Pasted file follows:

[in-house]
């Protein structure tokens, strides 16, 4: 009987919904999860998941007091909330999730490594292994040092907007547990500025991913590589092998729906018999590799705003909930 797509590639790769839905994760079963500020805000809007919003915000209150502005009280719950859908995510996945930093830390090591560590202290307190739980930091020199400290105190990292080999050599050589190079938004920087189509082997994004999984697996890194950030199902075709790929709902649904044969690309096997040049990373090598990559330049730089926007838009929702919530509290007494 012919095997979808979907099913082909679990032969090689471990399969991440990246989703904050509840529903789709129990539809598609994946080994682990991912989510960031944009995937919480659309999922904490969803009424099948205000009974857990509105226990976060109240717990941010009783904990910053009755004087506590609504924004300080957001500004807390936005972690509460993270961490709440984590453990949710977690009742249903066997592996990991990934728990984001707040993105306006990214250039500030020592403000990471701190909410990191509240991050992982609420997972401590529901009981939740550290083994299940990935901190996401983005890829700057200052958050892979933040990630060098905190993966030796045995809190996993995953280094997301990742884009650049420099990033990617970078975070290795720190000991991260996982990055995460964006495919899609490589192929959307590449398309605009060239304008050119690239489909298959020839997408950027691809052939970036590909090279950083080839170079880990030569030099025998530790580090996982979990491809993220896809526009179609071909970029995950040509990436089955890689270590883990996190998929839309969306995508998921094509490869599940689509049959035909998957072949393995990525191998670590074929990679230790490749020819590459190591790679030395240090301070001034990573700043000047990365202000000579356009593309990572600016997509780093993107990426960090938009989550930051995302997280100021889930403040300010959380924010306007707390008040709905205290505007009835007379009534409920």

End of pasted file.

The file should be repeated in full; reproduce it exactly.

[in-house]
């Protein structure tokens, strides 16, 4: 009987919904999860998941007091909330999730490594292994040092907007547990500025991913590589092998729906018999590799705003909930 797509590639790769839905994760079963500020805000809007919003915000209150502005009280719950859908995510996945930093830390090591560590202290307190739980930091020199400290105190990292080999050599050589190079938004920087189509082997994004999984697996890194950030199902075709790929709902649904044969690309096997040049990373090598990559330049730089926007838009929702919530509290007494 012919095997979808979907099913082909679990032969090689471990399969991440990246989703904050509840529903789709129990539809598609994946080994682990991912989510960031944009995937919480659309999922904490969803009424099948205000009974857990509105226990976060109240717990941010009783904990910053009755004087506590609504924004300080957001500004807390936005972690509460993270961490709440984590453990949710977690009742249903066997592996990991990934728990984001707040993105306006990214250039500030020592403000990471701190909410990191509240991050992982609420997972401590529901009981939740550290083994299940990935901190996401983005890829700057200052958050892979933040990630060098905190993966030796045995809190996993995953280094997301990742884009650049420099990033990617970078975070290795720190000991991260996982990055995460964006495919899609490589192929959307590449398309605009060239304008050119690239489909298959020839997408950027691809052939970036590909090279950083080839170079880990030569030099025998530790580090996982979990491809993220896809526009179609071909970029995950040509990436089955890689270590883990996190998929839309969306995508998921094509490869599940689509049959035909998957072949393995990525191998670590074929990679230790490749020819590459190591790679030395240090301070001034990573700043000047990365202000000579356009593309990572600016997509780093993107990426960090938009989550930051995302997280100021889930403040300010959380924010306007707390008040709905205290505007009835007379009534409920």